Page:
What’s Jazz Got To Do With It
Apart from the fact that Jazz is a style of music, as is Choro.
I mistakenly came to the conclusion that Choro is a sub-genre of Jazz. How wrong I was. It isn’t, and it’s highly unlikely that it ever will be. As you will see as you read on, I penned this piece assuming that Choro needed Jazz as it’s bigger sibling. But in my own defence. I’m an idiot.
For a beautifully written explanation on Choro by Luisa, click here
But the original and somewhat inaccurate article is as follows…….
So I asked my good AI friend Chat GPT to explain Brazillian Jazz to me. Here’s what it told me.
“Brazilian jazz, also known as bossa nova, is a genre of music that originated in Brazil in the late 1950s and gained international popularity in the 1960s. It is a fusion of Brazilian rhythms, melodies, and harmonies with elements of jazz, resulting in a unique and captivating musical style.
The roots of Brazilian jazz can be traced back to the traditional music of Brazil, such as samba and choro. These genres provided the foundation for the rhythmic and melodic characteristics of bossa nova. However, Brazilian jazz also incorporated harmonic and improvisational elements from American jazz, creating a hybrid sound that appealed to a global audience.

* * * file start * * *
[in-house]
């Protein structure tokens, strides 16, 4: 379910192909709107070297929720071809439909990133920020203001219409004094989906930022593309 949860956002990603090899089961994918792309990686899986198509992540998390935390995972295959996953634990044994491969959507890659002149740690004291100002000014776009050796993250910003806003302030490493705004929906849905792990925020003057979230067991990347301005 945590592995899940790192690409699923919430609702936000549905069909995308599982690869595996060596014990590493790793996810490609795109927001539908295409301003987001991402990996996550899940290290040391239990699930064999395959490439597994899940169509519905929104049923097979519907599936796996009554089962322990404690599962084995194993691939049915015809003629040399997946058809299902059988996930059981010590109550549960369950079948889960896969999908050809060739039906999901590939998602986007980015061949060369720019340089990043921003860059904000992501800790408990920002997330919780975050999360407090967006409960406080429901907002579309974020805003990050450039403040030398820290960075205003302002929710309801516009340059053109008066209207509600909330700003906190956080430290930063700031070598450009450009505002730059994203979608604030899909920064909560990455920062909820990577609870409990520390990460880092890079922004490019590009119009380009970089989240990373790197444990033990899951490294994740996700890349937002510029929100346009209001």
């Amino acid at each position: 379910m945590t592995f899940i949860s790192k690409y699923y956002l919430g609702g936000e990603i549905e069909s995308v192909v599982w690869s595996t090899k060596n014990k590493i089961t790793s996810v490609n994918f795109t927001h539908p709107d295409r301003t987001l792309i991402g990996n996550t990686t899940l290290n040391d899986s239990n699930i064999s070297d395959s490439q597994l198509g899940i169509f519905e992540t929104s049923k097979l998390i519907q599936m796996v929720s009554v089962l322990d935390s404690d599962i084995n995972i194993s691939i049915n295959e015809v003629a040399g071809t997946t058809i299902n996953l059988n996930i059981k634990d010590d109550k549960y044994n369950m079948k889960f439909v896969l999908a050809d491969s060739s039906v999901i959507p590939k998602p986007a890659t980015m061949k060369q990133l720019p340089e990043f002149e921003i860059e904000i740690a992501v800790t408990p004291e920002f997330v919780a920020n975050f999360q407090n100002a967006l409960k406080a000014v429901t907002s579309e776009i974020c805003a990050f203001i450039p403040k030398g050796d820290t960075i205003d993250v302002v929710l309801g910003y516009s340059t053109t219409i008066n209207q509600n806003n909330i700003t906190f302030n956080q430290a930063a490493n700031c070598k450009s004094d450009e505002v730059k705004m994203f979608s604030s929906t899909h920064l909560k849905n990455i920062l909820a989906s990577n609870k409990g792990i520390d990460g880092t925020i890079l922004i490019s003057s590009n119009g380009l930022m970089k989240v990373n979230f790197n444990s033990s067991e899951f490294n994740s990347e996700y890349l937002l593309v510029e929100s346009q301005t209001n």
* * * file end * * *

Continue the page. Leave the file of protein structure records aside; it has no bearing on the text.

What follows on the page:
The most prominent figure associated with Brazilian jazz is Antônio Carlos Jobim, a renowned composer, pianist, and guitarist. Jobim, along with other influential musicians like João Gilberto and Vinicius de Moraes, played a crucial role in popularizing bossa nova both in Brazil and abroad. Their collaborations produced timeless classics like “The Girl from Ipanema” and “Desafinado,” which became iconic songs within the genre.
Bossa nova is characterized by its laid-back and smooth feel, often featuring gentle guitar strumming, subtle percussion, and soft, melodic vocals. The rhythm is typically syncopated, with the guitar providing a steady pulse while the voice or other instruments float over it. The harmonies are often rich and sophisticated, influenced by jazz chord progressions.
One distinctive aspect of Brazilian jazz is its lyrical content, which often reflects themes of romance, nature, and the beauty of everyday life. The lyrics are usually sung in Portuguese, although some songs have been translated into English and other languages for international audiences.
Over the years, Brazilian jazz has continued to evolve and incorporate new influences, blending with other genres like jazz fusion, Latin jazz, and world music. Contemporary Brazilian jazz musicians, such as Hermeto Pascoal, Eliane Elias, and Hamilton de Holanda, have expanded the boundaries of the genre while remaining true to its core elements.